Union Home Minister Chidambaram said on Friday that the Naxal menace afflicting the country was far worse than expected, but added that the government is more than determined to root out the threat through various counter-measures.
Chidambaram said: "The Naxal menace was far worse than we (the government) expected. As long as we did not engage with them, they were happy. For doing all this (anti-Naxal operations, other counter-insurgency measures), one needs a strong head, a stronger heart and staying power." He also said it was important to understand that apart from proper administration and security, attention needed to be paid to "regional aspirations, language and caste-related issues, because these are important."
"It is a difficult period on many issues. We have been in a state of denial. This makes my task (as minister) all the more difficult, but there is a general silver lining," said Chidambaram during his interaction with the Women's Press Corps in New Delhi. When asked specifically how the Naxals were still being able to sustain themselves in spite of the central and state governments coordinated approach towards tackling them head-on, Chidambaram said: "The Naxals (or Maoists) are getting their intellectual and material support from unsuspecting NGOs (non-government organizations) and civil society, and this makes state jurisdiction very difficult."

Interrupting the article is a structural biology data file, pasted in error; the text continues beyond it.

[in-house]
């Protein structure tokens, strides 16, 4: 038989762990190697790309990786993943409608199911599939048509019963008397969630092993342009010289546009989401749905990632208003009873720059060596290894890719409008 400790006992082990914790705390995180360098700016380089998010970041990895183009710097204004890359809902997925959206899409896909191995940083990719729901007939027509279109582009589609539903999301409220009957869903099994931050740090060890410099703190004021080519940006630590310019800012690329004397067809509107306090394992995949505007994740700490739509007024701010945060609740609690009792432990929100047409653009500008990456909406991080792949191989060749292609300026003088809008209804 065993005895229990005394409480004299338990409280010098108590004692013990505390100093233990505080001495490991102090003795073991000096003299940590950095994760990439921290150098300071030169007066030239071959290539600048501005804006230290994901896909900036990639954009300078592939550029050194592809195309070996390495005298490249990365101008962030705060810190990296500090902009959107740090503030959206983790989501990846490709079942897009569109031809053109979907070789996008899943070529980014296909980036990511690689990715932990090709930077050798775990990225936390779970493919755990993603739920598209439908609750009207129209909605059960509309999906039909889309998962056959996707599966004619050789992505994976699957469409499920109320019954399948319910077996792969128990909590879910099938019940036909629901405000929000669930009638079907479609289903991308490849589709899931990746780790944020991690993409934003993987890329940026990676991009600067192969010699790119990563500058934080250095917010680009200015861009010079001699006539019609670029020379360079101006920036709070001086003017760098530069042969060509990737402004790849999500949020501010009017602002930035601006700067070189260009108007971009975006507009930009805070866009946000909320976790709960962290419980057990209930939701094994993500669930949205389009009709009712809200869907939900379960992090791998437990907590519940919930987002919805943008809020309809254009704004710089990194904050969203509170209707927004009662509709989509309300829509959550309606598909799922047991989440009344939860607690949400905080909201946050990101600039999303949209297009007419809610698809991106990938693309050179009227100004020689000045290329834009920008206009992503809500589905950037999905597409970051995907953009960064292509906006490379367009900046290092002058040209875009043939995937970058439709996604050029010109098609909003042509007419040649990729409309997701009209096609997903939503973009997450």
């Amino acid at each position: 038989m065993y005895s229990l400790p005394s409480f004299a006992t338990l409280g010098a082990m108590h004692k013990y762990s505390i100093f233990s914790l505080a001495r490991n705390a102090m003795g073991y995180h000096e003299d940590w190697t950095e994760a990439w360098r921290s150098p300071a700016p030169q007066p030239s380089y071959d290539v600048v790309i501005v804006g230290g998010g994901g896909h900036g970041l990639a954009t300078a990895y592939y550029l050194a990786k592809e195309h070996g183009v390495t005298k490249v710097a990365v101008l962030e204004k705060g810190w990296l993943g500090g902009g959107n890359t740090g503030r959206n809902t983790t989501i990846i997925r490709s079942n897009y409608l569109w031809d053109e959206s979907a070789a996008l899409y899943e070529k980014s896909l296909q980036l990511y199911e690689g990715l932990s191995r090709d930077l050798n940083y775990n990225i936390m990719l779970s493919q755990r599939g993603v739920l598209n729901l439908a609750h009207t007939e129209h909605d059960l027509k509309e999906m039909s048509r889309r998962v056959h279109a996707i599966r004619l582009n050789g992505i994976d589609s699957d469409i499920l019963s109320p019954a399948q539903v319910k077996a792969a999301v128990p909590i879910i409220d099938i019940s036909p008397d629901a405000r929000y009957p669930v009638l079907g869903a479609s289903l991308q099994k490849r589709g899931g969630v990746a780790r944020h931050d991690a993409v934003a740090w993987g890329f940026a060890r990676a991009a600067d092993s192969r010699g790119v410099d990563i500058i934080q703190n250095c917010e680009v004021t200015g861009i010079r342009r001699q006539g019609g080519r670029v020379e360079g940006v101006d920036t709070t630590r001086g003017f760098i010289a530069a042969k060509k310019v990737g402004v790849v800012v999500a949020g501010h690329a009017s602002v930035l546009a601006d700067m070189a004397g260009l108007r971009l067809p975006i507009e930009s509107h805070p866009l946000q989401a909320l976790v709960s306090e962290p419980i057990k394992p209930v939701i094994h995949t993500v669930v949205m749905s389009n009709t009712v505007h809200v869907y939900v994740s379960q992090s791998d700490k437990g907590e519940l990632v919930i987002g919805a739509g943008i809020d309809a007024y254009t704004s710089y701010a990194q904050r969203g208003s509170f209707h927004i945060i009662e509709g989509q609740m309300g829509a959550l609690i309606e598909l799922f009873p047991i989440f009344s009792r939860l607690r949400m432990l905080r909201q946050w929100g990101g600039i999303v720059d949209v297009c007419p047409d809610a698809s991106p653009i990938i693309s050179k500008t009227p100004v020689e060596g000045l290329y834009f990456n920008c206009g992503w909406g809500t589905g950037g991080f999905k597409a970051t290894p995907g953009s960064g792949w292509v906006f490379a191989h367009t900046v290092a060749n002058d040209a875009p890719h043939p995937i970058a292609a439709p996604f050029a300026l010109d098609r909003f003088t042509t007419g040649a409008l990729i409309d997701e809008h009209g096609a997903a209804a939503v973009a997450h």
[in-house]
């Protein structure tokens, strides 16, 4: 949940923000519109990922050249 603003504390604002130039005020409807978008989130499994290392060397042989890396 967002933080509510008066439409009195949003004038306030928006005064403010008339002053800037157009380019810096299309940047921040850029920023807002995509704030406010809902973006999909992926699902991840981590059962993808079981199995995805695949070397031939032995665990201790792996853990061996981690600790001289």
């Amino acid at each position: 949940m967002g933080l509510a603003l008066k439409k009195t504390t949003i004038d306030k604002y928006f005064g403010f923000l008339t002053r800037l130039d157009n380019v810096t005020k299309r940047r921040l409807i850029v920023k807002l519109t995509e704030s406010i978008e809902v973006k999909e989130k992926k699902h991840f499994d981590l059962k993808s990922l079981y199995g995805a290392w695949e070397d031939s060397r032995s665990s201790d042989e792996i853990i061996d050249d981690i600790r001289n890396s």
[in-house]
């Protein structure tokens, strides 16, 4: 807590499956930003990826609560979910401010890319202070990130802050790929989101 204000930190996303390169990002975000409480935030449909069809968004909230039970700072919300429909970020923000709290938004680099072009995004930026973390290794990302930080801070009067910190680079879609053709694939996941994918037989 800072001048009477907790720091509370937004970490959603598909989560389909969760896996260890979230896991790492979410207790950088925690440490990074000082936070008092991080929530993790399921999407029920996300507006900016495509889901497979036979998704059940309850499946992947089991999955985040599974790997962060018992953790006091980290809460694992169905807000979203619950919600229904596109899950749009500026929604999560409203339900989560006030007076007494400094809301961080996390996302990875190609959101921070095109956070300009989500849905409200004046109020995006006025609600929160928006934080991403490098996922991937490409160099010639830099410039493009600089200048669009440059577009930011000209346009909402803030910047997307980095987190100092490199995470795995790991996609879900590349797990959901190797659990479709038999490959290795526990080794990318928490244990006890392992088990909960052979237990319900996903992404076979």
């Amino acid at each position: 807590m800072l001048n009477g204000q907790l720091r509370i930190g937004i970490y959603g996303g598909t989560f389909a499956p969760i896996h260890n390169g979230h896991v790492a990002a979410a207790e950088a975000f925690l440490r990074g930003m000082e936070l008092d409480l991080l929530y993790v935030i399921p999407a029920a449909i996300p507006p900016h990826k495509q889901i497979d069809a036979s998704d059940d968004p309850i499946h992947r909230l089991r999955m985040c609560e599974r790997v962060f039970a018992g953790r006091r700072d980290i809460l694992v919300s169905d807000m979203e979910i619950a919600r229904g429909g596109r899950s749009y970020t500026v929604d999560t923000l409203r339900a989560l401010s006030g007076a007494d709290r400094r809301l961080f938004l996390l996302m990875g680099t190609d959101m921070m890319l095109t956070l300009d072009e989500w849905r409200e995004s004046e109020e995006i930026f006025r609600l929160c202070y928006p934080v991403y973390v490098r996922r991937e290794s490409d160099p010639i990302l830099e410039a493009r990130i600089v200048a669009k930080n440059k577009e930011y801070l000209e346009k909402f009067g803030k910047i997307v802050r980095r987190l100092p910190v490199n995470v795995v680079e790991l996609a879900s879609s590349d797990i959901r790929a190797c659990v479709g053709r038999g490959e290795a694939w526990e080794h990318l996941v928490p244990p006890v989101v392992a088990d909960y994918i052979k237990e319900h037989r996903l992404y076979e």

When asked to respond to the oft-repeated Naxal view that the government was not doing enough on the development front, especially in areas where people were backward, socially underprivileged and poor, he said: ""How can there be development without effective civil administration and policing. Policing, civic administration and development have to take place side by side. Without civilian administration in place, how can there be development. We must first have in place civil administration, proper policing and security, only then can we think of development, schools and hospitals etc.," he added.
The Union home minister also rejected suggestions of security forces undertaking a carnage of Maoists. He said: "There is no carnage, no carpet bombing (of Maoist-affected areas). The security forces have been told to retaliate only if attacked. They have been told give a controlled and calibrated response." "Now, in three out of six states, we are in confrontation (with Naxals/Maoists). Unless we challenge and confront them, there will be more incidents such as what took place in Sealdah (24 policemen killed) in West Bengal and in Bihar (12 villagers killed in Phulwariya). They will try every trick in their bag--civil society support, seduce the media, unleash false charges in court. They will try to pull all strings and widen the circle of their influence. In all this cacophony, the (Maoist) aim is to overthrow the parliamentary system of government," Chidambaram said.
"There is no half-measure house in dealing with Naxalism," Chidambaram said. Asked if the government was at war with the Naxals, Chidambaram said: "We are not at war with them. They are our countrymen. Even if I get 72 hours of peace, I can talk to them, but they don't want it." He also said that the case of the kidnapped block development officer, Prashant Kumar Layek, is an issue that has to be decided by the Jharkhand Government.